Longtime broadcast-booth partner Pat Hughes says he “keeps seeing (Ron Santo's) face in my mind.” | Sun-Times Media file photo
Updated: January 7, 2012 8:15AM
Ron Santo considered his retired No. 10 Cubs jersey flying over Wrigley Field in 2003 as his “hall of fame,” failing three times to win induction into Cooperstown as a veteran player.
That it finally happened Monday, a year and two days after his death, made it bittersweet but no less thrilling for his family, friends and fans.
“We dared to dream this because it was so important to Ron and such a long time in coming,” his widow, Vicki, said. “But we’re all thrilled. When I got the call from the Hall and then Billy [Williams] got on the phone and said, ‘Vick, we finally got it done,’ it made me cry.”
Hall of Famer Williams, one of Santo’s longtime teammates and friends, was among the 16-member Golden Era Committee that elected Santo.
“What a glorious day for us,” Santo teammate Randy Hundley said. “It gives us a chance to share him with the world once again when he’s inducted this summer.”
The ceremony in Cooperstown, N.Y., will come July 22.
“I keep seeing his face in my mind,” longtime broadcast partner Pat Hughes said. “I can’t imagine that any other inductee would have been as thrilled on that podium as he would have been. I had the chills when I heard. It’s the same feeling he and I had when Kerry Wood had his 20 strikeout game. Late in the game, Ronnie looked at me and said, ‘I have goose bumps.’ I had that same moment.”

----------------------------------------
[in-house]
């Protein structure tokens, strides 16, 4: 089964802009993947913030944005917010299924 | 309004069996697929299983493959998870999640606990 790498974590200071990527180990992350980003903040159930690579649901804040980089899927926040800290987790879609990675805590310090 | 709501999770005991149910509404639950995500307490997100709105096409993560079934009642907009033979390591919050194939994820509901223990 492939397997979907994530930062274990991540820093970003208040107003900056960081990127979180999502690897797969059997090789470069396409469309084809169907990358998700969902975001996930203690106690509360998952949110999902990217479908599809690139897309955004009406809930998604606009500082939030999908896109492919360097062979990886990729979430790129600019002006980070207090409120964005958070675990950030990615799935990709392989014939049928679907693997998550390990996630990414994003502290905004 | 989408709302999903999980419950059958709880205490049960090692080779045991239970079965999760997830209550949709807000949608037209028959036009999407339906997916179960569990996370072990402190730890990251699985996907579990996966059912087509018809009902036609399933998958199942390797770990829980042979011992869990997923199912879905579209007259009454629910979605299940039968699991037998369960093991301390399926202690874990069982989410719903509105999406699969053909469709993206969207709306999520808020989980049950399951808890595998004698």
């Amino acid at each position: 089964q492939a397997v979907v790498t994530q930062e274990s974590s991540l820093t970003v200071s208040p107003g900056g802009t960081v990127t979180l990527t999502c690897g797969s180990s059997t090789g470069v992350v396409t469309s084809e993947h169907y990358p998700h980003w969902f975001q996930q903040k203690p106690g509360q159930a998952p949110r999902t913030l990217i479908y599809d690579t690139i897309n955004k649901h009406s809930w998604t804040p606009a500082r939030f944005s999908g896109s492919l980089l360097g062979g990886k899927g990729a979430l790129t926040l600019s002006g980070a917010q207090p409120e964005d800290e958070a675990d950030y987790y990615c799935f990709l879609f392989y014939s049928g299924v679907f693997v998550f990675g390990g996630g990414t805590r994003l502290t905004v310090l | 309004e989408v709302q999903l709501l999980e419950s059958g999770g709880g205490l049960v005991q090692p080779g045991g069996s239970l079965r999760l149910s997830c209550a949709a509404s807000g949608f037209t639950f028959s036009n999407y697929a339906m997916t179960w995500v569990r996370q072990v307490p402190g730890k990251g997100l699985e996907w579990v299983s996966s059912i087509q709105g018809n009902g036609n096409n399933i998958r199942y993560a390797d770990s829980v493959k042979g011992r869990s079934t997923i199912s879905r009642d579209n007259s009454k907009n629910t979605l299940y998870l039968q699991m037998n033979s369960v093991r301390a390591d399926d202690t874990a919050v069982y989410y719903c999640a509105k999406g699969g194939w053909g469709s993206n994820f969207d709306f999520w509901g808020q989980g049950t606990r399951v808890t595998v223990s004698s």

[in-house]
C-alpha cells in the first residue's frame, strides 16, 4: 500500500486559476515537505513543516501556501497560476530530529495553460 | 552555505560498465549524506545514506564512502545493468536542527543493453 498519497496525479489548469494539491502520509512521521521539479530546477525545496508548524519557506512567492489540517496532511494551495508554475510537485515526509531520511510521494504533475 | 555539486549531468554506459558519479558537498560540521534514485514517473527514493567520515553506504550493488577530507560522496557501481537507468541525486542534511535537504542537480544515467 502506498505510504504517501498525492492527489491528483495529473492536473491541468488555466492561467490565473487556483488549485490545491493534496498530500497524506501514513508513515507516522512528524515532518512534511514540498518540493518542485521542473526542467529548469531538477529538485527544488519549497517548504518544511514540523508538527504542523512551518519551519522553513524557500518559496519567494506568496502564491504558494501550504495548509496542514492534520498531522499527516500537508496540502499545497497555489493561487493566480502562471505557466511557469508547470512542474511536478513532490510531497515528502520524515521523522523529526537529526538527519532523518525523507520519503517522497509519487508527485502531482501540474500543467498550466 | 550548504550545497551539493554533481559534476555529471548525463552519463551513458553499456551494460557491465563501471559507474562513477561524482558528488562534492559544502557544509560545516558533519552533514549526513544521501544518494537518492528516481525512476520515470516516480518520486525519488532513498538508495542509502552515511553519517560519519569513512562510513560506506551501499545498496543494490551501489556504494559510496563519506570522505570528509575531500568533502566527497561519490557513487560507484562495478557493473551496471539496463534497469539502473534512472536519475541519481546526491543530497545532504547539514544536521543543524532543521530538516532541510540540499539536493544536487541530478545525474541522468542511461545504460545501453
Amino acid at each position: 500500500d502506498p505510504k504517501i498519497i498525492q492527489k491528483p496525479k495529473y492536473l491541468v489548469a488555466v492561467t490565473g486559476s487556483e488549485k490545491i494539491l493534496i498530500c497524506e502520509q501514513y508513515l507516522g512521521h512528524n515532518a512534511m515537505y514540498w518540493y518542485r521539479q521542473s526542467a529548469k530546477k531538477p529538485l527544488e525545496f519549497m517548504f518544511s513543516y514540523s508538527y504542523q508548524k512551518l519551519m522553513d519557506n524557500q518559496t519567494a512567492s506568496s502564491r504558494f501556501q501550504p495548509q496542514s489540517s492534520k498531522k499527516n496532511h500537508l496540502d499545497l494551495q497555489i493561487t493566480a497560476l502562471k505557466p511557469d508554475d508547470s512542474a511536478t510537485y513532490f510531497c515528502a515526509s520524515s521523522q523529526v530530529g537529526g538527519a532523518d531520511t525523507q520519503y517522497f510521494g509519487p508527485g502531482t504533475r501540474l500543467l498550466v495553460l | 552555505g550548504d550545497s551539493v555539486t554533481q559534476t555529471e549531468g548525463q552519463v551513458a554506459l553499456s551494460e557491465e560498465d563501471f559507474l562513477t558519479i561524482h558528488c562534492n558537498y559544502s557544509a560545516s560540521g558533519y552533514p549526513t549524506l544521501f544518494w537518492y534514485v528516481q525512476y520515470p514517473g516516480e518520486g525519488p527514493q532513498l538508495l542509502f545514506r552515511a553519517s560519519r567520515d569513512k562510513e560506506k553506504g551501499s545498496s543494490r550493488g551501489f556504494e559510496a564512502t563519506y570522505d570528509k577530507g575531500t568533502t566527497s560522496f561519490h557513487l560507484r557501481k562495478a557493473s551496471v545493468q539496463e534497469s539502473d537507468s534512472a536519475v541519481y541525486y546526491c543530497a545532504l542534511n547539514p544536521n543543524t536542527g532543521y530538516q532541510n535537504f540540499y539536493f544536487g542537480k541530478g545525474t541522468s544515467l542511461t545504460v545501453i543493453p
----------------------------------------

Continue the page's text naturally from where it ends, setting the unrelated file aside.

Santo was known to many for his 20-year broadcast career as the Cubs’ analyst and also for the millions of dollars he raised to fund research into juvenile diabetes, the disease he had since he was 18 years old.
Vicki Santo will deliver the induction speech.
“We feel he was meant to be in the Hall,” Vicki said. “It will be about ‘never give up.’ Even with this coming after his passing, it’s about never give up. That’s what Ron was all about. This will continue the legacy of the heart he played with and all the good he did.”
His son Jeff, who produced a documentary on Santo’s life and how he persevered after losing his legs in a lifelong battle with diabetes, said the vote was “a good final chapter, but I think the happy ending already was there [with] his statue [unveiled last season outside Wrigley Field]. This is icing on the cake.”
His son Ron Jr. said, “I know how much he would be enjoying this and how proud he’d be. He achieved it on the field. We’re proud that now generations to come can go to Coop-
erstown and see his plaque.
“But I’ve always thought it was important, too, what he did off the field — for Cubs fans, for [Juvenile Diabetes Research Foundation], for the community. He took pride in that, too.’’